Real Estate Weekly
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Debt & Equity

Refinancing, second mortgages ideal solutions for co-ops

EDWARD HOWE
EDWARD HOWE

By Edward Howe, managing director, National Cooperative Bank

Over the past several years, refinancing has been the name of the game for cooperatives in the New York region.

The low interest rate environment made refinancing a top priority for Boards allowing them to lower the cost of the debt on their buildings. This option was even popular with properties that had prepayment penalties on existing loans.

For these residents, the cost of pre-paying a mortgage was significantly cheaper than maintaining existing finance at the higher interest rate for the term of the loan.

When the Boards run the numbers, it becomes evident that refinancing today is almost always the better option, than maintaining a higher interest rate underlying mortgage.

In addition to co-operatives refinancing underlying mortgages, there has been a substantial uptick in the number of Boards interested in securing lines of credits or second mortgages for their properties.

The popularity of these financing options is growing at a handsome pace, as more communities utilize them for a number of funding needs.

In the first quarter of 2014, 33 properties took advantage of lines of credit totaling $19.1 million. This amounted to 50% of all the transactions, and approximately 20% of the total financing arranged during this period, and there are clear reasons why they’re such prevalent borrowing options.

For co-operatives facing capital improvement needs, ranging from Local Law 11 work to unanticipated repairs, second mortgages and lines of credits are a perfect solution to avoiding special assessments of shareholders.

Boards are able to secure these funds, regardless of any prepayment penalty that exists on the property’s current underlying mortgage. By doing so, they can undertake any planned projects, while also having funds to cover the cost of any emergency situations.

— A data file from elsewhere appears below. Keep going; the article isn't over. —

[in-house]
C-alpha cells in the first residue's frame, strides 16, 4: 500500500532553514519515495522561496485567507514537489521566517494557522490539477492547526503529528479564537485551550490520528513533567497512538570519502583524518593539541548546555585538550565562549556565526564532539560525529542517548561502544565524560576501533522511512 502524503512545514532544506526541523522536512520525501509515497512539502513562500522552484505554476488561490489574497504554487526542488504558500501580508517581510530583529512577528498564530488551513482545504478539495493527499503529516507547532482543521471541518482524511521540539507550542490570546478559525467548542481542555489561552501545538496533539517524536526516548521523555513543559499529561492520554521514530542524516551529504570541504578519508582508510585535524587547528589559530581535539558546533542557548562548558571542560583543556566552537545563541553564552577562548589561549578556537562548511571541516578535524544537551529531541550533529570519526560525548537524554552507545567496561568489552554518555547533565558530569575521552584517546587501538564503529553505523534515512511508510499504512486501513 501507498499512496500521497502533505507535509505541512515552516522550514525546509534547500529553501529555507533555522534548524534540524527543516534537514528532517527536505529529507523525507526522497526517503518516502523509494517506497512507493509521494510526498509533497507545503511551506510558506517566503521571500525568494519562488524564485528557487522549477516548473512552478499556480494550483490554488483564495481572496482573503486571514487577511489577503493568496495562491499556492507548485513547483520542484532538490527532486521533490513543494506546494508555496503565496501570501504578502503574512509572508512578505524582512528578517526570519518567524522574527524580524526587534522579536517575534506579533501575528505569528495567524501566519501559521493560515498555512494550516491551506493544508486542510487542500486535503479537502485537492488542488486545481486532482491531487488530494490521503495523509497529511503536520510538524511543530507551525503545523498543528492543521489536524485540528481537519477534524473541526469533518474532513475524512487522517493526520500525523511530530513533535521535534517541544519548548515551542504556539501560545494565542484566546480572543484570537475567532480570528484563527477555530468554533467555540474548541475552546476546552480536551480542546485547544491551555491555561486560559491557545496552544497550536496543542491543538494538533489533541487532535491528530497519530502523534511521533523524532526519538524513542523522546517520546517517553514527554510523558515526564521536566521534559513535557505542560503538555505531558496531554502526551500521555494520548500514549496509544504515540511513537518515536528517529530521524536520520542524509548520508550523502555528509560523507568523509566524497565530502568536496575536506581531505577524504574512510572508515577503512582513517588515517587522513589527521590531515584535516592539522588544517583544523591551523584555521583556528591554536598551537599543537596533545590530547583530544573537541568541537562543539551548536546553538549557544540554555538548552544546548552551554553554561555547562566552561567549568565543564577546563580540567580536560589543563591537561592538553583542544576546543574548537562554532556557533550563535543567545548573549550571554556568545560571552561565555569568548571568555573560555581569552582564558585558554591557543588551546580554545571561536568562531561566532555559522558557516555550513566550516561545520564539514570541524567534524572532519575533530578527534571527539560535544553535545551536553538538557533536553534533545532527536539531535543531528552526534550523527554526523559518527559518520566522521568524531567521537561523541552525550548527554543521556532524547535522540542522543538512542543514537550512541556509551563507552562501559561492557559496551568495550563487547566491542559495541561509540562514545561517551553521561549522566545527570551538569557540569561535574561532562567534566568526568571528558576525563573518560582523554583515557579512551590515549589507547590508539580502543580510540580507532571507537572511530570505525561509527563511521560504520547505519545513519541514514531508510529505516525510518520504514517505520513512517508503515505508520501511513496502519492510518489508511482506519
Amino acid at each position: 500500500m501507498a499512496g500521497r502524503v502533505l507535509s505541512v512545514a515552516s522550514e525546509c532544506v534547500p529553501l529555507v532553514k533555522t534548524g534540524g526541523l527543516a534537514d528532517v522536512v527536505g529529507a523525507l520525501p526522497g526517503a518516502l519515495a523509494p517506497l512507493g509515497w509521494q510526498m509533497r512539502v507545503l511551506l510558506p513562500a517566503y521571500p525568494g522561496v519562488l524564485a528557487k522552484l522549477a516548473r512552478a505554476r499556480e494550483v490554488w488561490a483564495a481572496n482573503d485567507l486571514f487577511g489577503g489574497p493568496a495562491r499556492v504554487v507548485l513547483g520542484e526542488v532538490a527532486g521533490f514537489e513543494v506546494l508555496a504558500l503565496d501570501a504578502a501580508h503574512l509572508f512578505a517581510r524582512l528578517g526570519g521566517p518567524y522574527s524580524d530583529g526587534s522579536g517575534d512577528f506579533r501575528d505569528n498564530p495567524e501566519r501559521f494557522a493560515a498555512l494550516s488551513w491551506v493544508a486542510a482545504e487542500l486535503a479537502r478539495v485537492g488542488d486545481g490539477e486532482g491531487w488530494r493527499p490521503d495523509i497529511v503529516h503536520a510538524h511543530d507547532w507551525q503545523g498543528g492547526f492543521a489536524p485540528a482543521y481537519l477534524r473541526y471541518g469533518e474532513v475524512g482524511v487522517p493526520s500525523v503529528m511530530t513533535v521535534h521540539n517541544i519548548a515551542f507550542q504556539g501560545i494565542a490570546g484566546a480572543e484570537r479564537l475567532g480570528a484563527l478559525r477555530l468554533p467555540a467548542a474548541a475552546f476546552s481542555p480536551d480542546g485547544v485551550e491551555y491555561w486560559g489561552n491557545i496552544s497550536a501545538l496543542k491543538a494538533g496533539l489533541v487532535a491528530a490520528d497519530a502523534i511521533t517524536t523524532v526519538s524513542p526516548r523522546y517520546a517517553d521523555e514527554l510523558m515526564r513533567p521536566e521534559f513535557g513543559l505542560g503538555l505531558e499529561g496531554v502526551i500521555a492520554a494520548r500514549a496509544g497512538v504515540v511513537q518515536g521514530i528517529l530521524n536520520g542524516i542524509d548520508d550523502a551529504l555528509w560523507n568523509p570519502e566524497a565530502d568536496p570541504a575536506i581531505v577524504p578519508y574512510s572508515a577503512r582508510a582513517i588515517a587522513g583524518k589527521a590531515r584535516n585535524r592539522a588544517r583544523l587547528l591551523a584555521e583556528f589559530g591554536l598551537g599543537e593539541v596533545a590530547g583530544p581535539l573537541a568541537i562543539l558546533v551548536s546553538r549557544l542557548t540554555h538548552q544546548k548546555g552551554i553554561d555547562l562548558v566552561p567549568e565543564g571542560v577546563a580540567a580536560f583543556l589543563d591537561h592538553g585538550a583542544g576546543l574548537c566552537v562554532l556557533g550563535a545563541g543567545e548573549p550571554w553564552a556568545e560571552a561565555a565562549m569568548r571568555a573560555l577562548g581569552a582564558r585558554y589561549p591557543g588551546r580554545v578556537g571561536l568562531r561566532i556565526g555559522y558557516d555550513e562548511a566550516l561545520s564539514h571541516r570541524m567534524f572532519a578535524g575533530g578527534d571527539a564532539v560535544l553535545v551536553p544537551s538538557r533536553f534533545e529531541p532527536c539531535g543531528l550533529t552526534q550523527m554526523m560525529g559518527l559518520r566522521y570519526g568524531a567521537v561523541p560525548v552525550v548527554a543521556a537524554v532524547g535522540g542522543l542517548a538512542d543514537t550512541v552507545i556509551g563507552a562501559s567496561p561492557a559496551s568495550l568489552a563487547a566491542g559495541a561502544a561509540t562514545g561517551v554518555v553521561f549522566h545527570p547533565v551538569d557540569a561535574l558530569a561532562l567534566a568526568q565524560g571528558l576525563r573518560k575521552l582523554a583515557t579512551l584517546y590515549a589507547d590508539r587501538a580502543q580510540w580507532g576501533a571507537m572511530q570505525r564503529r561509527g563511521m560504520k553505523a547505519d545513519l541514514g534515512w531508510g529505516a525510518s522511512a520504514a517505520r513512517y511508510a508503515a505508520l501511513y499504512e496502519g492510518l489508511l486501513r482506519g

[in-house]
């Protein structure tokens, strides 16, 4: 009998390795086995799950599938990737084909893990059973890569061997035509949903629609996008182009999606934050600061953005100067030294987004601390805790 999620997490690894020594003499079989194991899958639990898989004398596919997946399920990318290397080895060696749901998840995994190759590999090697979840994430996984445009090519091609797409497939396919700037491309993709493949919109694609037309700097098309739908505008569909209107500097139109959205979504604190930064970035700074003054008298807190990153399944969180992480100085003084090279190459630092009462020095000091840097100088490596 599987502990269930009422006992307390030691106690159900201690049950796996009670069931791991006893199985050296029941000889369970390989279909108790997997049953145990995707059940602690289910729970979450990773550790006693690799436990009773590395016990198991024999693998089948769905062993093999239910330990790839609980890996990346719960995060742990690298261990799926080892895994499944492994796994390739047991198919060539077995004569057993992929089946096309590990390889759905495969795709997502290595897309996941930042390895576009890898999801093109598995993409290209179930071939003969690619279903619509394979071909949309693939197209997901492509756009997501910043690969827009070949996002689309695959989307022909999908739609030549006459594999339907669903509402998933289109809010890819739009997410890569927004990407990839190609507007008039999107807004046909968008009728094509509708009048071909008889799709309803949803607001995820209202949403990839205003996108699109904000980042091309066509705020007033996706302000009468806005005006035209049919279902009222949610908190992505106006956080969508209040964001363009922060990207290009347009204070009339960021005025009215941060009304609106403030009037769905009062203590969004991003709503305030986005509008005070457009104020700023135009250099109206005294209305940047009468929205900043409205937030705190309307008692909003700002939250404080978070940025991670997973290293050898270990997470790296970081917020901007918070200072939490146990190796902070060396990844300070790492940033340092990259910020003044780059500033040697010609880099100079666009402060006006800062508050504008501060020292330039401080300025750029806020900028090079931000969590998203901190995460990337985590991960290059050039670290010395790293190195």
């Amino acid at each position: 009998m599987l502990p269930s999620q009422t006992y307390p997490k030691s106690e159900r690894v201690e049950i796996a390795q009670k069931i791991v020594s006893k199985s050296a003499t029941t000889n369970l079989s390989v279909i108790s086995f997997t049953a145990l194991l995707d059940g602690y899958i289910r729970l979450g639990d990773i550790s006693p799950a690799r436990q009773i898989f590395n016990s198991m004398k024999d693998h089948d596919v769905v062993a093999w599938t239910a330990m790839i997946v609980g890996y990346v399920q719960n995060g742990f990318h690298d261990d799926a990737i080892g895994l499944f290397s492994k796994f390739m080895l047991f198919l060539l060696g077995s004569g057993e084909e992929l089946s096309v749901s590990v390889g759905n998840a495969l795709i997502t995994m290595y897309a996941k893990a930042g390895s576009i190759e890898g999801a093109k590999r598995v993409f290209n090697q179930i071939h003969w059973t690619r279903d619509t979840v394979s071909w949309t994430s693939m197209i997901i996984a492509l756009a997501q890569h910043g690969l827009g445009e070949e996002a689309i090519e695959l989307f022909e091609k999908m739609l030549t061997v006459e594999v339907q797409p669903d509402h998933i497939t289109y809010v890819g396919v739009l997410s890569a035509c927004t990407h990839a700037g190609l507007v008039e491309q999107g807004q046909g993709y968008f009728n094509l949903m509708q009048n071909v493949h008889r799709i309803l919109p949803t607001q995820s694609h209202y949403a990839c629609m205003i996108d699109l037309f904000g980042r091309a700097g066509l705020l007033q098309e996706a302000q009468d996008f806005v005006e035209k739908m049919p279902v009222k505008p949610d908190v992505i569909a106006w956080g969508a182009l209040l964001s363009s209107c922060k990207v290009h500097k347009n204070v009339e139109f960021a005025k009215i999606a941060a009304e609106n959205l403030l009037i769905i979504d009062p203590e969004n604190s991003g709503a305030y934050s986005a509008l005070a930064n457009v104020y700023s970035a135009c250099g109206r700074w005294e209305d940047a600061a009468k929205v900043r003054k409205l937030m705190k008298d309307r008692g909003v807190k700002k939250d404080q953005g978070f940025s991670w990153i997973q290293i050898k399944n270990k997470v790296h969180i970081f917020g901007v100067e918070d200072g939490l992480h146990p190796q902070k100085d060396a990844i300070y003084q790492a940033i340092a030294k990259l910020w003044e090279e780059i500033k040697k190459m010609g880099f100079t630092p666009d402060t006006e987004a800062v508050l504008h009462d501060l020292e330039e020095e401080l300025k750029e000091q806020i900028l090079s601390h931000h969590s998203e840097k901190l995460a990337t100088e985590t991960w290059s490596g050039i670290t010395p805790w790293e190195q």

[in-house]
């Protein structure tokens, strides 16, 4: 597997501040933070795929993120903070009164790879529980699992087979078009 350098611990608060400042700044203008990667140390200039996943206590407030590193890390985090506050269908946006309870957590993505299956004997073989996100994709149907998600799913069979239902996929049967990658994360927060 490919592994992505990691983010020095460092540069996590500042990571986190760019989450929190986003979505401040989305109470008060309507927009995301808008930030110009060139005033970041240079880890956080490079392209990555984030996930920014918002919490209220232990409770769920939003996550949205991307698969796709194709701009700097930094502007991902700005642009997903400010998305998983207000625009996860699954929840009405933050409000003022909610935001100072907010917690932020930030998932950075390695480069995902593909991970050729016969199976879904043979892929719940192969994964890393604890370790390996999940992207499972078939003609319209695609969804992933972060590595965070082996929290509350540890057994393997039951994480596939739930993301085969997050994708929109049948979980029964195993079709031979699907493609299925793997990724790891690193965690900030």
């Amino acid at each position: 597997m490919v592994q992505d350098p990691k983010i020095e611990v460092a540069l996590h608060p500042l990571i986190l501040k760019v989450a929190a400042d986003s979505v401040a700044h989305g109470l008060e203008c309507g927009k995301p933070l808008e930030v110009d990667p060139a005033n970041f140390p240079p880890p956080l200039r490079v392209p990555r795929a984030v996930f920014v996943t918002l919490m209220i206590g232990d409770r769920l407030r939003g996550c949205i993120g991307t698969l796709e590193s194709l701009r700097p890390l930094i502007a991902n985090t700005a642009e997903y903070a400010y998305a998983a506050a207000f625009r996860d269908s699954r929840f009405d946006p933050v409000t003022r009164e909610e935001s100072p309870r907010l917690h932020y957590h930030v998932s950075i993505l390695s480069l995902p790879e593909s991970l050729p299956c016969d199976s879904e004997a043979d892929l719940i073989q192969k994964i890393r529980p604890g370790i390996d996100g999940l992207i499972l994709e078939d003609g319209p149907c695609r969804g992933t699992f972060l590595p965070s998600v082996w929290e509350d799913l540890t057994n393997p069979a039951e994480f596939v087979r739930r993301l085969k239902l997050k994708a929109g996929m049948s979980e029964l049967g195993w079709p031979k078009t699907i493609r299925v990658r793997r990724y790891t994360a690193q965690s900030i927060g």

Even more important, these communities are able to do so without the massive upfront cost, that would impact the building’s reserve funds or the residents’ maintenance.

Some uses of lines of credit originated by NCB include heating and energy upgrades, boiler upgrades, hallway improvements, and exterior repairs required from Local Law 11.

A line of credit for a co-op has many advantages instead of special assessing unit owners or tapping into the property’s reserve funds.

By securing funds through a line of credit, the cooperatives are able to fund the anticipated upgrades, but only paid interest on the money actual used, not the entire amount. In the event the cooperative needs to borrow additional funds, it can again draw down on the line of credit and only pay interest on the money actually used.

A line of credit or second mortgage can also be the lifeline for a cooperative faced with an emergency situation.

One community that can attest to this is located at 840 Shore Road in Long Beach, Long Island.

As a result of Superstorm Sandy, the co-operative sustained damage to the lobby, garage and adjoining areas and outside mechanical rooms, as a result of the storm. While the cooperative was able to recoup funds from its flood insurer, it did not cover the cost of the repairs. The Board turned to the Bank to secure a $1.9 million loan to cover all costs and refinance existing debt.

In addition, the property secured a line of credit for any future needs. As a result of this financing, renovations of the lobby have begun and work includes painting the walls and replacing the flooring. The replacement of the burner and all tubing, fixing the elevator to make it functional and repairs to electric breakers that were water damaged, are also now complete.

The co-operative is currently receiving bids to repair the garage wall, the last step in returning the building to its original condition prior to Sandy.

While the reasons may vary, the message is the same: securing the right financing package for your community is critical to ensuring its financial health today and in the future.

Boards should actively engage their lenders to evaluate the building’s current debt and upcoming requirements, and plan accordingly by taking advantage of all of the different financing options available today.

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